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Always Something to Look Forward To

When I set out to write this article, I was feeling down about my limitations and didn’t particularly know what to say about COPD, but felt like I needed to say something. I presented my conundrum to my friends, and they suggested that I make a photo essay about something I enjoy despite being sick.

So I sat down and the photos that spoke to me, that I decided to put in this essay, basically looked like a calendar of things I like that happen during the year.

And it struck me that there’s still always something to look forward to. There are great things that happen each season; there are celebrations throughout the year; there are quiet times, and small miracles, and there is the world and there is everything.

I hope it reminds us that despite our limitations, there is still a wonderful life we can experience. Here’s my calendar of meaning; I also hope you will create your own.

Blue Jay


January means snow and quiet times and watching the birds, like this blue jay that visited my grove. It’s also my birthday celebration and chocolate cake, and chocolate cake is always something to look forward to. Especially if someone else makes it.

Nuthatch Snow


February means my husband’s birthday celebration on Valentine’s Day, snow, watching and feeding the birds, and looking forward to spring. Since being out in the cold weather hurts my lungs, I put up bird feeders outside my window and watch from my warm house.



March: Spring officially starts and here that means lots of daffodils and violets are blooming. Since the weather starts warming up I can go outside on sunny days and walk in my yard to get exercise (which is good for us COPD patients) and take pictures.

Pear Blossom


With April comes the blooming of fruit trees, the budding of deciduous trees and flowers. It’s beautiful. I really look forward to all the sunshine; it makes my SAD (Seasonal Affective Disorder) disappear.

          Purple Sage


I look forward to planting the garden in May, eating some of the fresh fruit that’s already ripe, and watching the butterflies and the busy bees. A good diet helps us people with COPD a lot and sun ripe berries are the best. We also celebrate Mother’s Day, a holiday I really like because feeling appreciated is a mood booster.

Orange Day Lily


June means summer, picnics, taking lots of pictures, and watching the stars at night. It’s also listening to the crickets and small frogs singing. These are some of the things that are so important – having a good hobby and enjoying some quiet happy moments. We also celebrate Father’s Day and it’s good to make someone else feel appreciated too.

Patrick Playing


My son really looks forward to July, which includes his birthday, the Fourth of July, fireworks, baseball, and swimming at his grandparents’ house. I don’t have the energy to compete with him in the pool; I do what I can which is sometimes just relaxing. But that’s healthy too.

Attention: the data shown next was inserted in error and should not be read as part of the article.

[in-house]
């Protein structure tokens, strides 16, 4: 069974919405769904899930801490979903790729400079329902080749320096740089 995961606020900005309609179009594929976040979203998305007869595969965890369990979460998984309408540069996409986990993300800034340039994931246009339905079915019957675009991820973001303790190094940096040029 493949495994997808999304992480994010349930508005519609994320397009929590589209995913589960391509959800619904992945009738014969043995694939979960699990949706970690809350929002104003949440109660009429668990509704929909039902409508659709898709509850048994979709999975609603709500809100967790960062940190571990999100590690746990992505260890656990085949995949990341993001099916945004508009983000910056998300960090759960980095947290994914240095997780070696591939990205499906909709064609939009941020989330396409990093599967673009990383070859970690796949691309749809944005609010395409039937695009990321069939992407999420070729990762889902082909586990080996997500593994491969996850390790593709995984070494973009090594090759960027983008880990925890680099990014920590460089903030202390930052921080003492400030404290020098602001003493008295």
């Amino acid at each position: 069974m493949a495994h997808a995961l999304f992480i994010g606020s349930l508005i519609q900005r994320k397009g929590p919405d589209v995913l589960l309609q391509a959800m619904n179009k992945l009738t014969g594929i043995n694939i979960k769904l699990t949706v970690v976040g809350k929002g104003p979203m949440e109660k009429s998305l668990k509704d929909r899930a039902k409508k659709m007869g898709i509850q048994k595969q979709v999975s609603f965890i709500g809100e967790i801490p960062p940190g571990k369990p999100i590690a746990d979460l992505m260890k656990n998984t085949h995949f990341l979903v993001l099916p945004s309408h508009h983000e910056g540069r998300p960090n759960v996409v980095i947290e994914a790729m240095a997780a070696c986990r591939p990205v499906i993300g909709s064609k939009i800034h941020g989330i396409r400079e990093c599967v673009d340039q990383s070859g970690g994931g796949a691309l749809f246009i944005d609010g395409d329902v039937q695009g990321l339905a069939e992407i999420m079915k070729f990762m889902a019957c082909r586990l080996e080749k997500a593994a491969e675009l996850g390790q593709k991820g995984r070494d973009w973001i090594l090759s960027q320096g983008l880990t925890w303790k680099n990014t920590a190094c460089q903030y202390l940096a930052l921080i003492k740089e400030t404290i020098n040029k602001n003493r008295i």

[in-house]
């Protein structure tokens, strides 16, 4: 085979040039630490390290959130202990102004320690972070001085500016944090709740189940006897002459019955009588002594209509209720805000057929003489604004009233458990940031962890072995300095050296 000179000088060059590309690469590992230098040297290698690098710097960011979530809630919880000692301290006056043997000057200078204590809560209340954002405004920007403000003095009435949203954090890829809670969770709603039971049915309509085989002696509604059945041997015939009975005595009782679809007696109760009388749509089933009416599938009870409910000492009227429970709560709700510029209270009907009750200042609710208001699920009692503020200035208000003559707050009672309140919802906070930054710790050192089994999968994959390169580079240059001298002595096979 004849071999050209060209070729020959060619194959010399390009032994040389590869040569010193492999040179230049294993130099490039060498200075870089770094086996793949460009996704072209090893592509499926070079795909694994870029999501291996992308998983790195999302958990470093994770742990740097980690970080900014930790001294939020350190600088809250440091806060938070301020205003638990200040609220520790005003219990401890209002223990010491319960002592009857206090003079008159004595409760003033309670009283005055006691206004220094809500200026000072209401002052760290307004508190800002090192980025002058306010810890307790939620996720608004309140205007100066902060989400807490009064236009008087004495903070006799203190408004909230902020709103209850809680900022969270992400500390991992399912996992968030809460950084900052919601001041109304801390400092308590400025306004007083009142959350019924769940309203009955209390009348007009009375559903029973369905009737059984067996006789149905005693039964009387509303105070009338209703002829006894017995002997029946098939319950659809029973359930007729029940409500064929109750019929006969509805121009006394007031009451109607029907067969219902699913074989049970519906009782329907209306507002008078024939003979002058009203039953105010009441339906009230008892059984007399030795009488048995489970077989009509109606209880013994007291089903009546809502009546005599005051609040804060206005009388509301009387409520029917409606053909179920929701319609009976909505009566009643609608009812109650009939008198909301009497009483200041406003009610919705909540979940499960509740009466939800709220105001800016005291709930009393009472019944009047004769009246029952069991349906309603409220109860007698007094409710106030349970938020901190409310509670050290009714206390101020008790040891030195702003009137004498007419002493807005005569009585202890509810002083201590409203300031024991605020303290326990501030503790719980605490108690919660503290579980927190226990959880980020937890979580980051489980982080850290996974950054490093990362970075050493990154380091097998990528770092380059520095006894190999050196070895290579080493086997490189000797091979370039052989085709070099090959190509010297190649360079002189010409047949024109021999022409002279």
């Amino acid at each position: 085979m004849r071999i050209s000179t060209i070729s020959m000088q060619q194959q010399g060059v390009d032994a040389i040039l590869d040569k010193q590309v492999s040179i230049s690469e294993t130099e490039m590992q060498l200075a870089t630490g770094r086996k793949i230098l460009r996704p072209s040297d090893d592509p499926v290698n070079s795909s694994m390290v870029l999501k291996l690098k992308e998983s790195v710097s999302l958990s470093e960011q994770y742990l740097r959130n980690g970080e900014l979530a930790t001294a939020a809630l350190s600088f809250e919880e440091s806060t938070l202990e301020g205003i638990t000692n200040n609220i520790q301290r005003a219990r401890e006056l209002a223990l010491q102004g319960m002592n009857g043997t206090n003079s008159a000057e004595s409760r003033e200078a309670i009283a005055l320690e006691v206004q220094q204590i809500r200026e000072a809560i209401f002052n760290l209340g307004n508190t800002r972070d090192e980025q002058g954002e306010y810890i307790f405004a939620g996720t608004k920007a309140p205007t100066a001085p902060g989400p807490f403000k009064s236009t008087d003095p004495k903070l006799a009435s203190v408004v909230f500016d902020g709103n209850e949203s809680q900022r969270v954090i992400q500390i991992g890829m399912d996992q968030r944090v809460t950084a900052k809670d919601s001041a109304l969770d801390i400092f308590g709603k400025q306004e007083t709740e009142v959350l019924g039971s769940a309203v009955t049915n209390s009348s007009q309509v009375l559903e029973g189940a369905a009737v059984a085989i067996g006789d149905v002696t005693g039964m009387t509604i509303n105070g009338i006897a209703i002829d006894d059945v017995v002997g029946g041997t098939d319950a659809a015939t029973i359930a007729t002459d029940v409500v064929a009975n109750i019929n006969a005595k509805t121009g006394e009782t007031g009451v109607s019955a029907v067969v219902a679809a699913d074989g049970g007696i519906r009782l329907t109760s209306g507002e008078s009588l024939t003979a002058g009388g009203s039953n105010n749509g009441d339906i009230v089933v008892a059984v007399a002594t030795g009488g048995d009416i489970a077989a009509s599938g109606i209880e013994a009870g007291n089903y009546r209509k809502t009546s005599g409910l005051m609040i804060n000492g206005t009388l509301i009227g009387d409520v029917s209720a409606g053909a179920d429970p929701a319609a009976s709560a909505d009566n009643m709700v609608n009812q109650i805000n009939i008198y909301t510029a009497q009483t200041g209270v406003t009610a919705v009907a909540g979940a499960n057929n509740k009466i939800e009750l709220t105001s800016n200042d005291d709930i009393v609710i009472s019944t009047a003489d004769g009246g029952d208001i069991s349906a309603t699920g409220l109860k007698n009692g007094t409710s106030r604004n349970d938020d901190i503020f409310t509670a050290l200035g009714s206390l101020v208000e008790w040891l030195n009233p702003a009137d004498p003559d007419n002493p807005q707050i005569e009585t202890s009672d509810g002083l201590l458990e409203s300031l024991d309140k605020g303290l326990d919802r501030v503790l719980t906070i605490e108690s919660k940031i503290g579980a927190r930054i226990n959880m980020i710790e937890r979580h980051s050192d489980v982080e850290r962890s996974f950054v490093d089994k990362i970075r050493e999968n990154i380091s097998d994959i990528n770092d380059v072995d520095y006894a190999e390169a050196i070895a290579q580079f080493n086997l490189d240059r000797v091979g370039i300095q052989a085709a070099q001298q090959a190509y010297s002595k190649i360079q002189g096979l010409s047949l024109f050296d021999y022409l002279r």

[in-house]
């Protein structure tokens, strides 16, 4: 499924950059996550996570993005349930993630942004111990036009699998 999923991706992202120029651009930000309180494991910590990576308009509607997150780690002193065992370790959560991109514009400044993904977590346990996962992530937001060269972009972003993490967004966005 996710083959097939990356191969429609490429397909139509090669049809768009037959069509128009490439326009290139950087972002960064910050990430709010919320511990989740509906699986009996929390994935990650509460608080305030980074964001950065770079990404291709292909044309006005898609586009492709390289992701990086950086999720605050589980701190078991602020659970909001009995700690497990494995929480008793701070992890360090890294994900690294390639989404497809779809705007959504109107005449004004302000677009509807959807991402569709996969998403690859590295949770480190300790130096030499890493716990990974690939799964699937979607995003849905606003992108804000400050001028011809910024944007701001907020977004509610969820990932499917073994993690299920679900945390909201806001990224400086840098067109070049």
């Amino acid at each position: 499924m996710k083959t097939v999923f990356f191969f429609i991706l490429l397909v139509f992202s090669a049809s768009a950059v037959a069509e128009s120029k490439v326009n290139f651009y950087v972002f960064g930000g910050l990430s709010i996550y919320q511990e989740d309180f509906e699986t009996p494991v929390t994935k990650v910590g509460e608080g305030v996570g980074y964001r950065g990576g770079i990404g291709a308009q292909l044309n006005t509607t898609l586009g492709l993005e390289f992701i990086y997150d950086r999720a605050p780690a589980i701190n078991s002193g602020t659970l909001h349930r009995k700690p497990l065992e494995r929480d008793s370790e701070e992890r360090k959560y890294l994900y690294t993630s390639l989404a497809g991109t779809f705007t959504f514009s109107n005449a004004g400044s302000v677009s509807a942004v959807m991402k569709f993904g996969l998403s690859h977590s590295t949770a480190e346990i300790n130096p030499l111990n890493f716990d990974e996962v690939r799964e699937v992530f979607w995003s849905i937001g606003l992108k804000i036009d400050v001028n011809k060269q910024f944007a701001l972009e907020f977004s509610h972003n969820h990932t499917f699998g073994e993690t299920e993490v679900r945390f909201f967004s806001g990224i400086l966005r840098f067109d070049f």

I always look forward to summer, and one of the best parts is all the delicious produce from the garden, like this jalapeño. In August we have a great time canning, drying, and most of all eating the fruit and vegetables. My husband, son, and I all pitch in and do it in bits, which is the way I need it with my energy levels. The summer gets really hot here so I go outside in the morning when it’s cooler and sleep in my shaded hammock if I need to rest.

Barn, Autumn


I also look forward to the summer heat winding down in September and the start of the changing colors of leaves. The area where I live also a good number of apple trees and a few autumn festivals. I can navigate the festival with my power chair or rolling walker if I can use it. That way I don’t miss out on any fun.

Autumn Leaf


We love October and the official start of fall and celebrating Halloween. We pop popcorn and watch a scary movie each night. I like to put up a few decorations and if I’m not up to carving a jack-o-lantern, I paint on the pumpkin instead. It’s less messy that way anyway.



I look forward to Thanksgiving during November. For us it’s less about eating – though I’m always thankful to eat a delicious meal – and being mindful about what we’re really grateful for. That’s important to me because it can be really easy to resent being sick. And my family knows that some years we’ll have a good feast and some years we’ll have pizza, depending on what we’re up to cooking.

          Christmas Ornament


I look forward to a lot of things during December. Winter begins and the first snow is always beautiful and peaceful. And we like celebrating Christmas and New Year’s. We do a bit of decorating and my son puts up the tree since I can’t anymore. We have a few gifts and lots of egg nog and cheer. Again, we may not have a Christmas Dinner but that’s all right.

And then New Year’s means the year is starting over anew so there’s everything to look forward to again.

This article represents the opinions, thoughts, and experiences of the author; none of this content has been paid for by any advertiser. The team does not recommend or endorse any products or treatments discussed herein. Learn more about how we maintain editorial integrity here.


  • sofidog
    1 year ago

    This is so lovely. Gratitude is always a factor for our well being. I think you must live South of me since in Michigan we are still experiencing winter.

  • michelle.vincent moderator author
    1 year ago

    Thank you. I agree, I think gratitude is important. I do live south of you, way out in the Missouri Ozarks. This year winter seems like it doesn’t want to let go and quite a few friends of mine still have snow on the ground. I’m lucky that it hasn’t been so bad here and that flowers are blooming.

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